High expression of FKBP3 increases resistance to oxaliplatin in primary CRC cells

Previous studies have shown that oxaliplatin resistance in cancers displays different behaviors, including inhibition of apoptosis (26). Here, we evaluated apoptosis levels to assess Ooxaliplatin resistance in CRC cells. We isolated primary cells from 12 CRC tissues and examined the expression levels of FKBP3 and HDAC2. We found that both FKBP3 (Fig. 2A and C) and HDAC2 (Fig. 2B and C) were highly expressed in 6 primary CRC cell lines (G, H, I, J, K, L), and relatively lowly expressed in another 6 cell lines (A, B, C, D, E, F). Subsequently, the cells were treated with oxaliplatin at 40 µg/ml for 24 h. The results in Fig. 2D showed that, compared to CRC cells with low FKBP3 expression (A-F), the percentage of apoptotic cells in CRC cells with high FKBP3 expression (G-L) was significantly decreased. Concurrently, the expression of cleaved caspase-3, a cysteine protease that has been reported to be an important regulator for programmed cell death or apoptosis, was significantly decreased in CRC cells with high FKBP3 expression, and Bcl-2, an antiapoptotic protein, was increased, while caspase-3 was unchanged (Fig. 2E) (27,28). This suggests that oxaliplatin resistance in CRC cells may be positively associated with FKBP3 and HDAC2 expression.

Downregulation and upregulation of FKBP3 in primary CRC cells by lentiviral infection

Primary CRC cells were infected with shFKBP3/shNC or oeFKBP3/vector lentiviruses. The results in Fig. 3 show that the expression of FKBP3 (Fig. 3A and C) at the mRNA and protein levels in primary CRC cells was markedly downregulated by shFKBP3 and upregulated by oeFKBP3. In addition, the expression of HDAC2 in primary CRC cells was positively regulated by FKBP3 expression (Fig. 3B and C). This indicates that HDAC2 is a possible downstream target of FKBP3, which can be regulated by FKBP3. shFKBP3 and oeFKBP3 lentiviruses were used for the following experiments.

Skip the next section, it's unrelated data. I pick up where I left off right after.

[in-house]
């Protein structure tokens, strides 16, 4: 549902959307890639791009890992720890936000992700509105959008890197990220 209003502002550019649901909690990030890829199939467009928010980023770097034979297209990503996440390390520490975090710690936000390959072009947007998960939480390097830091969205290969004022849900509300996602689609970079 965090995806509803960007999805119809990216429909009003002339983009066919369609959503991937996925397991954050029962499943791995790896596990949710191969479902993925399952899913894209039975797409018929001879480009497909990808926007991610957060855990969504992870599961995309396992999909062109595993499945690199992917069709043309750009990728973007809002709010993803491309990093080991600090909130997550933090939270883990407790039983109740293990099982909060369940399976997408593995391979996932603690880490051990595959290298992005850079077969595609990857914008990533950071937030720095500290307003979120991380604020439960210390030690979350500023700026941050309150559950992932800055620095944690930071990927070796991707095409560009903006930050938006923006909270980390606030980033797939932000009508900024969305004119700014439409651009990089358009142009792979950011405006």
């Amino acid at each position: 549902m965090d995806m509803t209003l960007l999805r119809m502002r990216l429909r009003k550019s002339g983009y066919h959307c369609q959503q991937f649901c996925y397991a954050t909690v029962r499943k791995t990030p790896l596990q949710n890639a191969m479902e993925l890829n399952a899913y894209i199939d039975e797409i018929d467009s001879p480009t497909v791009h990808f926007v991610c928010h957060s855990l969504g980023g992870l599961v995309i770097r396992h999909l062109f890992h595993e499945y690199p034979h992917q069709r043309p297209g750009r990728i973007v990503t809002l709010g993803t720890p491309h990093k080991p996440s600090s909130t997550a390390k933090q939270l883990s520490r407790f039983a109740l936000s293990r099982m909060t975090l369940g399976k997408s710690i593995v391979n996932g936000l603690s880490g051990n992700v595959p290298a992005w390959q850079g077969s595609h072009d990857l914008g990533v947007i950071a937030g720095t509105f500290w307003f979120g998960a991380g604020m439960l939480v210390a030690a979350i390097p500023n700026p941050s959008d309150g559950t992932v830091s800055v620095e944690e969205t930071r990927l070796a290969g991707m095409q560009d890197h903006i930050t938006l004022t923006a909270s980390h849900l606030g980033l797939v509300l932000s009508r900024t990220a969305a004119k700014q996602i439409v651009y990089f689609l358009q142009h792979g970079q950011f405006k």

Downregulation of FKBP3 decreases oxaliplatin resistance in CRC cells and regulates the PTEN/AKT pathway

The underlying mechanisms of FKBP3 in regulating oxaliplatin resistance in CRC cells were investigated. We downregulated or upregulated the expression of FKBP3 in a primary CRC cell line and found that downregulation of FKBP3 significantly promoted apoptosis in oxaliplatin-resistance CRC cells, whereas FKBP3 upregulation had the opposite effect (Fig. 4A). Several related-proteins were also assessed. PTEN, as a tumor suppressor, is a potent inhibitor of the AKT pathway (29). It has been reported that PTEN regulates cellular processes such as apoptosis in cancers through the AKT pathway (3032). P-gp, encoded by multidrug resistance-associated protein (MRP), is a major indicator of drug resistance, and caspase-3 is one of the major apoptosis-executing enzymes. As shown in Fig. 4B, downregulation of FKBP3 significantly decreased HDAC2 and P-gp expression, and increased cleaved caspase-3 expression, while full-length caspase-3 was unchanged, and FKBP3 upregulation had the opposite effect. Furthermore, downregulation of FKBP3 decreased AKT phosphorylation and increased PTEN expression in oxaliplatin-resistant CRC cells, while the expression of AKT was unchanged (Fig. 4C). This demonstrated that downregulation of FKBP3 can increase the sensitivity of CRC cells to oxaliplatin and FKBP3 possibly regulates the PTEN/AKT pathway in oxaliplatin-resistant CRC cells.

FKBP3-induced resistance to oxaliplatin in CRC cells is mediated by HDAC2